Training Update–Week 1


The new year brings all the fun and excitement of resolutions. Unless of course you had set your ship in motion a while back, and this is just another month.

Overall, it was good to get back to the 7 days in a row schedule. There had been some disruptions due to the holidays, and some more to come as we finish a project at the house. With that said, getting the time on the bike to complete 56 or more miles this early in the season is confidence building. It helps get past the mental trap of thinking too much about the distance.

The weight continues to come off, which is a nice side effect of the increased frequency and stress of the early season workouts. It will be very interesting to see what my race weight is come end of May. I started the year at 169 lbs, which is only 3 lbs heavier than race weight at the Hawaii 70.3 last May.

Lastly, never discount what you hear from some random guy at the pool. I hadn’t made mention of it before because I didn’t think much of it at the time. My coach has never really forced me to focus on turnover in my stroke. He’s told me to do it at a higher tempo, but I never took from it that it was a critically important thing as he doesn’t harp on me about it.

A few weeks ago, at the gym where I swim, this guy comes up to me while I am still in the water and starts talking. At first I wasn’t paying any attention because he was on the deck. When I did, I pre-judged him as some older guy wanting to talk shop. Many people at the pool like to ask what you are training for and then talk about their past, their training, or talk about how hard Ironman racing must be.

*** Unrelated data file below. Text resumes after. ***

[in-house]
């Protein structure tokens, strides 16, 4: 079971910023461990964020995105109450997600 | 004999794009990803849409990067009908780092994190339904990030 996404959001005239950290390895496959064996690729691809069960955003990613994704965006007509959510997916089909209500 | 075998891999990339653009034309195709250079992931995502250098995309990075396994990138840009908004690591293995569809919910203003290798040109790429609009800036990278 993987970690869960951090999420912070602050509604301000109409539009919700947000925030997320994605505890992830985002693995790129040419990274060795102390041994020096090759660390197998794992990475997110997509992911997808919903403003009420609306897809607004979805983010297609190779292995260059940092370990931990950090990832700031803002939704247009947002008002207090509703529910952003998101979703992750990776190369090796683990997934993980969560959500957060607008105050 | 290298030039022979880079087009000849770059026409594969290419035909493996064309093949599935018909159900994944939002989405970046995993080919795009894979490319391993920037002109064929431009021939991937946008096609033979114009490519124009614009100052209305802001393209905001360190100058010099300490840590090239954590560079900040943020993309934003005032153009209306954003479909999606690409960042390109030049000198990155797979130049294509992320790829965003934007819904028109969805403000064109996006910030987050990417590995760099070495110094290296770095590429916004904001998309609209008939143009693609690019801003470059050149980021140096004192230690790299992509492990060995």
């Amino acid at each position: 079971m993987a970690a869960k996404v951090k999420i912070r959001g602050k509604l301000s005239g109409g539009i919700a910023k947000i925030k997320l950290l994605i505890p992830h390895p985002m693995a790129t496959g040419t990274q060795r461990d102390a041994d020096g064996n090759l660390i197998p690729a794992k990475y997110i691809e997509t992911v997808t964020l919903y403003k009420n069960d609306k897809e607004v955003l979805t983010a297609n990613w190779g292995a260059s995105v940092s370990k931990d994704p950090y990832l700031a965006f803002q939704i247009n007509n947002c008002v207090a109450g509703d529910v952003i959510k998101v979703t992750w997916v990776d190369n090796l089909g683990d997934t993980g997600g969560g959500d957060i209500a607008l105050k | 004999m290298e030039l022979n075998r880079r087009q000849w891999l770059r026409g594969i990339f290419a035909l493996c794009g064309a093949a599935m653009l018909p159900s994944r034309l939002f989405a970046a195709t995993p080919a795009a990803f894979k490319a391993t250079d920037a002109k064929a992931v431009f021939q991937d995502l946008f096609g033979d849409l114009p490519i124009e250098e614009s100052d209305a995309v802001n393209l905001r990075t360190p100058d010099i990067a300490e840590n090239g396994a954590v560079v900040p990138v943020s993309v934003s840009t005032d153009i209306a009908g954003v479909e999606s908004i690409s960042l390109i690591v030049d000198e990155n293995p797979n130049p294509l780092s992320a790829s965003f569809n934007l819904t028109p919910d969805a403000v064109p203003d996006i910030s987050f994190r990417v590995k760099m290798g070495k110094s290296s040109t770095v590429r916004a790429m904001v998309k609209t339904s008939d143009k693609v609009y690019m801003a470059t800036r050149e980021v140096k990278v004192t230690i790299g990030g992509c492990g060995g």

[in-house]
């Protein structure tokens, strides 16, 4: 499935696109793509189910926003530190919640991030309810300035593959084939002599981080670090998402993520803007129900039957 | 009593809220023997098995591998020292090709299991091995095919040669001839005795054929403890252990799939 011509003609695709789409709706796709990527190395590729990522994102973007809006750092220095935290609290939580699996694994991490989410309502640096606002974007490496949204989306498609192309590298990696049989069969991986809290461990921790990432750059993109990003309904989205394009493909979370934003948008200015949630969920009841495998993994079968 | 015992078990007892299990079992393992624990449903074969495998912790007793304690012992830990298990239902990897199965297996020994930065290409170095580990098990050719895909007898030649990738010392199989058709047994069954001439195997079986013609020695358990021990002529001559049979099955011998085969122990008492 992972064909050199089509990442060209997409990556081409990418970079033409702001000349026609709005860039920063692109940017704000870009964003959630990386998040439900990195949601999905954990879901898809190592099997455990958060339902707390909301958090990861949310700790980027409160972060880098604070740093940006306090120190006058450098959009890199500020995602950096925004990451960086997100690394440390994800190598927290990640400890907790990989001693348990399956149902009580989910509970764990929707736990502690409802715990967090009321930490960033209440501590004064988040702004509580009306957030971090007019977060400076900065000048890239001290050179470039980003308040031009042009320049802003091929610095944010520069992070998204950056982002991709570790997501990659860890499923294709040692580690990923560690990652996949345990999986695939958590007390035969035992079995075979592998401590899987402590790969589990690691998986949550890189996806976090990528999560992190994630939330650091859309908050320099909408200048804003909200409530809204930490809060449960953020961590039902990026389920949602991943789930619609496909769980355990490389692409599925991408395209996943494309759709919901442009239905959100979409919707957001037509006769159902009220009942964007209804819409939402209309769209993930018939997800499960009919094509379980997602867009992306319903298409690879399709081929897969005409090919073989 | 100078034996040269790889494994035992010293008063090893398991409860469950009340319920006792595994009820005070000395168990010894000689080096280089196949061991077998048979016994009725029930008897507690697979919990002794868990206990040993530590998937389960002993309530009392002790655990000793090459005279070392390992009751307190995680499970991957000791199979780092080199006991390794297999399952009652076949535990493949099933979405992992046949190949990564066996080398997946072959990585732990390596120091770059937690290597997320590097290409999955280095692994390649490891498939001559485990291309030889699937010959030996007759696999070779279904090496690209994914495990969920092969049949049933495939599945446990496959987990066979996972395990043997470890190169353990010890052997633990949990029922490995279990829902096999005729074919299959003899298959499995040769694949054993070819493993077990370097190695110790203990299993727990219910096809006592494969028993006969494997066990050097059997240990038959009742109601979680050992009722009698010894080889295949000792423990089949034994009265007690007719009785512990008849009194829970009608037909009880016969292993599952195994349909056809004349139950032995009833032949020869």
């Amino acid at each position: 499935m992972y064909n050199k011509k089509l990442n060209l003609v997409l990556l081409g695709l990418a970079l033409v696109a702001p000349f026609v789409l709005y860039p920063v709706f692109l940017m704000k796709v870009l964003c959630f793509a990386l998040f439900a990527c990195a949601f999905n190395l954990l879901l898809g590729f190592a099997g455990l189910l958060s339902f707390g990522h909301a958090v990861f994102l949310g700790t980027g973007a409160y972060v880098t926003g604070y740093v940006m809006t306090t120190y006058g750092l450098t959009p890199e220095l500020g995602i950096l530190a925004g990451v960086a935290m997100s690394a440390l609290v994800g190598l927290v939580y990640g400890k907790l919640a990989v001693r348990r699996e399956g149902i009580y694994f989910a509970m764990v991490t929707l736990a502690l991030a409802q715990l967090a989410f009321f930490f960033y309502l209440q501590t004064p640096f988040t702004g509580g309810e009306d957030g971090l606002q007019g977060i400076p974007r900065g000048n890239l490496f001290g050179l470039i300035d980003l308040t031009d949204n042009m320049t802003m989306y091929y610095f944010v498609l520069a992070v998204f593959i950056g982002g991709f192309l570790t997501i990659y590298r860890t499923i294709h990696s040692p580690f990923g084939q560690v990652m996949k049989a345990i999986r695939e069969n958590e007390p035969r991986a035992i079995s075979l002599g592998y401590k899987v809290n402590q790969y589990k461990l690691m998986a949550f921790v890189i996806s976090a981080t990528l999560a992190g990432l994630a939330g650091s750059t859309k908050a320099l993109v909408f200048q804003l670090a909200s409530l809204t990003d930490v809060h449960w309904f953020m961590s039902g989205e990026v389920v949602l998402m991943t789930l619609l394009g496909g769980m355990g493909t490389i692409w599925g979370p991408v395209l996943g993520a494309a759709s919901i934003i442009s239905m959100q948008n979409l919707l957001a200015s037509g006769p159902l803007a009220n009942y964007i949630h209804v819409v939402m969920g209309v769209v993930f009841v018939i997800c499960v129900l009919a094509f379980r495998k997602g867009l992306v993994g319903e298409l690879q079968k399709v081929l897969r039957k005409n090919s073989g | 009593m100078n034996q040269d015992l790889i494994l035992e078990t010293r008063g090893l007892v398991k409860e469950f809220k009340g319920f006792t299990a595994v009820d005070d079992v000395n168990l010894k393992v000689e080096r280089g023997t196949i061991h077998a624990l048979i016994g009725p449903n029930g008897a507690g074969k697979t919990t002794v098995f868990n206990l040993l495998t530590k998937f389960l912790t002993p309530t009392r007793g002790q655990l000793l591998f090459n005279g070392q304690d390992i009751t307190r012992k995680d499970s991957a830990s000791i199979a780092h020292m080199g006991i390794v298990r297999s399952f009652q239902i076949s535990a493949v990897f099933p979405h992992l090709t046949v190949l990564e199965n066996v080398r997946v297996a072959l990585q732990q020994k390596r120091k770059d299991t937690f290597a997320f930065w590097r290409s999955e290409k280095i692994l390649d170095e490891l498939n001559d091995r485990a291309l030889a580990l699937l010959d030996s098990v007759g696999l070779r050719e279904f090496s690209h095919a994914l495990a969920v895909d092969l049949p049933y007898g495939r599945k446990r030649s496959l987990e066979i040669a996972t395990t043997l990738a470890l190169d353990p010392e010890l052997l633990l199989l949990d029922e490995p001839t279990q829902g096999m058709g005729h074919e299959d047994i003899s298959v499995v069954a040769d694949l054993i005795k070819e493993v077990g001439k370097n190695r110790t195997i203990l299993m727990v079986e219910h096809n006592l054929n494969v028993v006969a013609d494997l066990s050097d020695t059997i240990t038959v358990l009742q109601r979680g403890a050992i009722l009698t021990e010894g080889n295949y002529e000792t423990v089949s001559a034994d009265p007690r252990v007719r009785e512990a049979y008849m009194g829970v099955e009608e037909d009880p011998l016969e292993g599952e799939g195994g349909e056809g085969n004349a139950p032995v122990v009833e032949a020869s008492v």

In any event, I asked the guy to repeat himself, and he said, “your turnover sucks. You look like you are out for a Sunday stroll. You should be going faster.”

I was a bit taken aback at his bluntness with a complete stranger. I was about to inform him that I had a coach, was all set, blah blah blah, but something in my head suggested he wasn’t nuts. So I asked him to explain – and what he explained made intuitive sense once I heard it. I coast on my stroke. I was trying to glide through the water. He explained that I was tearing up my oxygen and muscles basically starting and stopping my motion with each stroke, and instead I should focus on high turnover in my stroke so that I wasn’t changing speed so much.”

I only managed to get a “thanks” out before he started walking away. And that’s when I saw it. He had Olympic rings tattooed on his ankle. I have never seen him at the gym, and not sense. I have no idea what his name was. It would take stones of galactic proportions to get a rings tattoo if you hadn’t earned it, so I took his feedback to heart.

The net result. All of the sudden I am swimming faster and with less effort. No joke, 10+ seconds per 100yds faster over distance for similar effort. I dropped 15 seconds from my 200m CSS test – almost 10% improvement. Insert forehead smack here. My first order of business in my monthly meeting with my coach will be to ask “what other things are you telling me to do that I am not paying enough attention to?” Whoever you are, thanks for the beta. Much appreciated.